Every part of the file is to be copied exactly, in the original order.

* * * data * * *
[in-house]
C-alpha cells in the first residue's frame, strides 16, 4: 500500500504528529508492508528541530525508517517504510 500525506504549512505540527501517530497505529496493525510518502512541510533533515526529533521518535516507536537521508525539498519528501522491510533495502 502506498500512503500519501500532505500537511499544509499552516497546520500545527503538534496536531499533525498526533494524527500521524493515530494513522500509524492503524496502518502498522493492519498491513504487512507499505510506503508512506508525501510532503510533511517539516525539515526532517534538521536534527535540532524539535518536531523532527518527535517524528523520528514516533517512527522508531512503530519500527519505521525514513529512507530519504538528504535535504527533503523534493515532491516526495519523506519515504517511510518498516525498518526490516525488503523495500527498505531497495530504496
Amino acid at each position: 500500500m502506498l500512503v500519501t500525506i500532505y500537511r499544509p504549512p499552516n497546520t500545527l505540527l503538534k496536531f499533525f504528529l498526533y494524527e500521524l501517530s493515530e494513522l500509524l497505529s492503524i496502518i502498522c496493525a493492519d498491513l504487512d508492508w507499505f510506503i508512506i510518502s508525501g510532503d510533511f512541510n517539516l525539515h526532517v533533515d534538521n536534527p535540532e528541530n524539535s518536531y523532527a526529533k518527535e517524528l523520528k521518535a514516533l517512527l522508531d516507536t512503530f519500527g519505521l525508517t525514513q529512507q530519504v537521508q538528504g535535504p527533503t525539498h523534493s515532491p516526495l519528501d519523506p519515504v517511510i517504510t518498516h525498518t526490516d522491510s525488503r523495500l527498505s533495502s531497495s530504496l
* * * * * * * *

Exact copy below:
[in-house]
C-alpha cells in the first residue's frame, strides 16, 4: 500500500504528529508492508528541530525508517517504510 500525506504549512505540527501517530497505529496493525510518502512541510533533515526529533521518535516507536537521508525539498519528501522491510533495502 502506498500512503500519501500532505500537511499544509499552516497546520500545527503538534496536531499533525498526533494524527500521524493515530494513522500509524492503524496502518502498522493492519498491513504487512507499505510506503508512506508525501510532503510533511517539516525539515526532517534538521536534527535540532524539535518536531523532527518527535517524528523520528514516533517512527522508531512503530519500527519505521525514513529512507530519504538528504535535504527533503523534493515532491516526495519523506519515504517511510518498516525498518526490516525488503523495500527498505531497495530504496
Amino acid at each position: 500500500m502506498l500512503v500519501t500525506i500532505y500537511r499544509p504549512p499552516n497546520t500545527l505540527l503538534k496536531f499533525f504528529l498526533y494524527e500521524l501517530s493515530e494513522l500509524l497505529s492503524i496502518i502498522c496493525a493492519d498491513l504487512d508492508w507499505f510506503i508512506i510518502s508525501g510532503d510533511f512541510n517539516l525539515h526532517v533533515d534538521n536534527p535540532e528541530n524539535s518536531y523532527a526529533k518527535e517524528l523520528k521518535a514516533l517512527l522508531d516507536t512503530f519500527g519505521l525508517t525514513q529512507q530519504v537521508q538528504g535535504p527533503t525539498h523534493s515532491p516526495l519528501d519523506p519515504v517511510i517504510t518498516h525498518t526490516d522491510s525488503r523495500l527498505s533495502s531497495s530504496l